Most of us store our multitude of passwords and usernames in random emails we send to ourselves, or on used cocktail napkins. But some people use fancy password managers to organize their logins, and they think they're so smart. But what happens when hackers steal the password to your password manager?
LastPass, a service for managing passwords, said late Wednesday that out of concern about a possible hacking attack, it would force its more than 1 million users to change their master passwords, which they use to retrieve passwords for other sites across the Web.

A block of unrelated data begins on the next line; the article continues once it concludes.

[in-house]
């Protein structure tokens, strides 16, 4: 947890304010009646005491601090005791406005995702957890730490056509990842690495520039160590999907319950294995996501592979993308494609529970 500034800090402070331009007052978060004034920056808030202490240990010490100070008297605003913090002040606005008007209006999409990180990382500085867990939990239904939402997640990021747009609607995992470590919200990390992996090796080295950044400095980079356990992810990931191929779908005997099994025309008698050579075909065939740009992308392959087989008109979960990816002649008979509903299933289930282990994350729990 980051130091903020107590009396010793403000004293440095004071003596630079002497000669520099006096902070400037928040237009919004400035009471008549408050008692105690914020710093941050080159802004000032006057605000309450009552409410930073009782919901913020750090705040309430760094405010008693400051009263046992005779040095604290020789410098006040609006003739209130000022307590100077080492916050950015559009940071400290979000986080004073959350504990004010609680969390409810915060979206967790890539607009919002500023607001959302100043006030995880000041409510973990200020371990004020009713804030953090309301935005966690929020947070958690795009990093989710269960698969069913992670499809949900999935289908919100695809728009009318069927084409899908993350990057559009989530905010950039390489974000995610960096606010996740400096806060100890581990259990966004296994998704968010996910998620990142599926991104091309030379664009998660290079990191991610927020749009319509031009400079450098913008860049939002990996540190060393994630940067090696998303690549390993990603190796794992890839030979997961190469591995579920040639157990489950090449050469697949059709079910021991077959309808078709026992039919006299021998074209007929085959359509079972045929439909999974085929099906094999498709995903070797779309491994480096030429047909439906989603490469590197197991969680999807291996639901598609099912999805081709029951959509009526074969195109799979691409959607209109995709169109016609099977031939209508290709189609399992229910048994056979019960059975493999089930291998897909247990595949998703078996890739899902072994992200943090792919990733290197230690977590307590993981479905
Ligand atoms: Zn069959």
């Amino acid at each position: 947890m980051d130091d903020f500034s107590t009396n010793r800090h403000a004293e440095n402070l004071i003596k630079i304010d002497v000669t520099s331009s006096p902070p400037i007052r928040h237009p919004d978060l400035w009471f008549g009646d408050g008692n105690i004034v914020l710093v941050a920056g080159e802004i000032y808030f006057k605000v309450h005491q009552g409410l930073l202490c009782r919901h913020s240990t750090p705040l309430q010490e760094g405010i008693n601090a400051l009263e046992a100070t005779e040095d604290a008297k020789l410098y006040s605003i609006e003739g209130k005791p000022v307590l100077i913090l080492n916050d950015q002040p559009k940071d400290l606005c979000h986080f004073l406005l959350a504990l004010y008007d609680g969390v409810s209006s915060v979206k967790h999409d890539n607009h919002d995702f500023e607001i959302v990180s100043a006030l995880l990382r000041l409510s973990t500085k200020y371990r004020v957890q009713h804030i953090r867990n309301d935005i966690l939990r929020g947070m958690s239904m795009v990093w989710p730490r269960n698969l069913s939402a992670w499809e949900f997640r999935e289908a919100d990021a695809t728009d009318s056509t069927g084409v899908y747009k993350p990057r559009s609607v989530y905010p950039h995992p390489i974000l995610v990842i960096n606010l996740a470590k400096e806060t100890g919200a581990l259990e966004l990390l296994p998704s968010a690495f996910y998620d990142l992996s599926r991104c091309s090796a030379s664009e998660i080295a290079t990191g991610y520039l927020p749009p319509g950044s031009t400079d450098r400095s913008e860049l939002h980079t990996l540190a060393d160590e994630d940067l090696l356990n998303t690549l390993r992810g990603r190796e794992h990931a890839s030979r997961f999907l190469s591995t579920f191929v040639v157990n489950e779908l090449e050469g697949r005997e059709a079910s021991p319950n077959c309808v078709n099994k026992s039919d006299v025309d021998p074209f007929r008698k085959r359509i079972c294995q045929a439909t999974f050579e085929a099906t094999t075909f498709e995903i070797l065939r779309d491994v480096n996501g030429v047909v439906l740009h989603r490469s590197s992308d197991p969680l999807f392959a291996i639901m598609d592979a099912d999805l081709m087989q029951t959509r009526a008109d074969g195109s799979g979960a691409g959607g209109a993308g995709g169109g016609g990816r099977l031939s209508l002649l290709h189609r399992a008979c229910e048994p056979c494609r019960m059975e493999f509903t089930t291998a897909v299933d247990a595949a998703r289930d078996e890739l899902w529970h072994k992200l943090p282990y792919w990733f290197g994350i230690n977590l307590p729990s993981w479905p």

Passwords upon passwords... It's like a freaking Borges story.
As the ever-growing number and seriousness of hack attacks shows, passwords just don't work anymore. We must develop a new system of computer security that requires the user to sing the lullaby their parents used to put them to bed into their computer mic before accessing any of their accounts.
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